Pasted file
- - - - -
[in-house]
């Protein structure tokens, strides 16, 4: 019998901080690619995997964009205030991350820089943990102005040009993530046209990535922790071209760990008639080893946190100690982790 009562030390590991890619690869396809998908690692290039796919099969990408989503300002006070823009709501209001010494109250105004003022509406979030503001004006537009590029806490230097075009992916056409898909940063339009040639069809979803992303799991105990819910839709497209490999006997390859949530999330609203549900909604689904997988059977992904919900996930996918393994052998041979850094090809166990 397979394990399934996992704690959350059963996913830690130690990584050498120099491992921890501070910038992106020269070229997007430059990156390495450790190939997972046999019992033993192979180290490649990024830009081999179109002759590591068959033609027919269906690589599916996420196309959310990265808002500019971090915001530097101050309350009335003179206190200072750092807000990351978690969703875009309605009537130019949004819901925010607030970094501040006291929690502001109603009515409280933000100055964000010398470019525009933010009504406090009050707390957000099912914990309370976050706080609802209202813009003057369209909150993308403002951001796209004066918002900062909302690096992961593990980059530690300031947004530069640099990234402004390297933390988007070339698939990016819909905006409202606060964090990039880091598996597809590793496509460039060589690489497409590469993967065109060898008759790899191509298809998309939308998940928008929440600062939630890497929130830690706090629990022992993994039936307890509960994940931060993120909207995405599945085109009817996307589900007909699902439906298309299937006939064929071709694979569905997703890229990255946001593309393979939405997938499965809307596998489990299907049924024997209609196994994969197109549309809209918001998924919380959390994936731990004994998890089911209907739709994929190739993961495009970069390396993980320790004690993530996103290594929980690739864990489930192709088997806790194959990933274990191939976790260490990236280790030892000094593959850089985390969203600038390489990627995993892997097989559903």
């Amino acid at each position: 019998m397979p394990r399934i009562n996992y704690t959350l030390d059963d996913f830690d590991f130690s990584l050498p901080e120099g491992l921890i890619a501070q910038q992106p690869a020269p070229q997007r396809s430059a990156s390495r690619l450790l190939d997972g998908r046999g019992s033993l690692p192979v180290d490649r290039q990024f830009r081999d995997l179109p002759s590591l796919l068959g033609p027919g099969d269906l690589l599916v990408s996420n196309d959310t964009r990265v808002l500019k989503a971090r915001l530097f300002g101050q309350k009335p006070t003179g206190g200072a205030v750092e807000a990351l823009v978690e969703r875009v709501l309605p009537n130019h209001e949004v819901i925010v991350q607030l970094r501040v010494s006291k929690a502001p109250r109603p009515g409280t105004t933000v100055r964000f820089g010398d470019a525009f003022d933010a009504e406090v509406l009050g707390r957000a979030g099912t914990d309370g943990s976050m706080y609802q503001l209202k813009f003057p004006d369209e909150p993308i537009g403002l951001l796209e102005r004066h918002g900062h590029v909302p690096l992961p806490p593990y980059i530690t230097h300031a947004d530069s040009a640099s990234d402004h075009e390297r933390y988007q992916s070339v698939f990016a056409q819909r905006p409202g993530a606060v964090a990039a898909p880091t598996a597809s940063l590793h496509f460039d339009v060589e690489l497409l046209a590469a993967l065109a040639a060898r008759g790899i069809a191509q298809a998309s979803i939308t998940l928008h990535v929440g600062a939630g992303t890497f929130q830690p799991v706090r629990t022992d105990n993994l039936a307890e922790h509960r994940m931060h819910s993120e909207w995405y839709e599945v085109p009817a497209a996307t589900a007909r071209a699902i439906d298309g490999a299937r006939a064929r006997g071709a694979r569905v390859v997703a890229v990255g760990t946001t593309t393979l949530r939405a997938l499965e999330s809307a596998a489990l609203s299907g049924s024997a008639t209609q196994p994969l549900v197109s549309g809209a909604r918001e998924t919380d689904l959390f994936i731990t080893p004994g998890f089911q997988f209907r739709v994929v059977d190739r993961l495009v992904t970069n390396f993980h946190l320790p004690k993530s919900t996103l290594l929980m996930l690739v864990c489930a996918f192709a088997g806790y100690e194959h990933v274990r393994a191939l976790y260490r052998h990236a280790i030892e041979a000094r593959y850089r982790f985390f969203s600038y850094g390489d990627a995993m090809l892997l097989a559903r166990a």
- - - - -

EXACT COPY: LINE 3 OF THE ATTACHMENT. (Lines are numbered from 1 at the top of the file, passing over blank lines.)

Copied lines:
């Amino acid at each position: 019998m397979p394990r399934i009562n996992y704690t959350l030390d059963d996913f830690d590991f130690s990584l050498p901080e120099g491992l921890i890619a501070q910038q992106p690869a020269p070229q997007r396809s430059a990156s390495r690619l450790l190939d997972g998908r046999g019992s033993l690692p192979v180290d490649r290039q990024f830009r081999d995997l179109p002759s590591l796919l068959g033609p027919g099969d269906l690589l599916v990408s996420n196309d959310t964009r990265v808002l500019k989503a971090r915001l530097f300002g101050q309350k009335p006070t003179g206190g200072a205030v750092e807000a990351l823009v978690e969703r875009v709501l309605p009537n130019h209001e949004v819901i925010v991350q607030l970094r501040v010494s006291k929690a502001p109250r109603p009515g409280t105004t933000v100055r964000f820089g010398d470019a525009f003022d933010a009504e406090v509406l009050g707390r957000a979030g099912t914990d309370g943990s976050m706080y609802q503001l209202k813009f003057p004006d369209e909150p993308i537009g403002l951001l796209e102005r004066h918002g900062h590029v909302p690096l992961p806490p593990y980059i530690t230097h300031a947004d530069s040009a640099s990234d402004h075009e390297r933390y988007q992916s070339v698939f990016a056409q819909r905006p409202g993530a606060v964090a990039a898909p880091t598996a597809s940063l590793h496509f460039d339009v060589e690489l497409l046209a590469a993967l065109a040639a060898r008759g790899i069809a191509q298809a998309s979803i939308t998940l928008h990535v929440g600062a939630g992303t890497f929130q830690p799991v706090r629990t022992d105990n993994l039936a307890e922790h509960r994940m931060h819910s993120e909207w995405y839709e599945v085109p009817a497209a996307t589900a007909r071209a699902i439906d298309g490999a299937r006939a064929r006997g071709a694979r569905v390859v997703a890229v990255g760990t946001t593309t393979l949530r939405a997938l499965e999330s809307a596998a489990l609203s299907g049924s024997a008639t209609q196994p994969l549900v197109s549309g809209a909604r918001e998924t919380d689904l959390f994936i731990t080893p004994g998890f089911q997988f209907r739709v994929v059977d190739r993961l495009v992904t970069n390396f993980h946190l320790p004690k993530s919900t996103l290594l929980m996930l690739v864990c489930a996918f192709a088997g806790y100690e194959h990933v274990r393994a191939l976790y260490r052998h990236a280790i030892e041979a000094r593959y850089r982790f985390f969203s600038y850094g390489d990627a995993m090809l892997l097989a559903r166990a």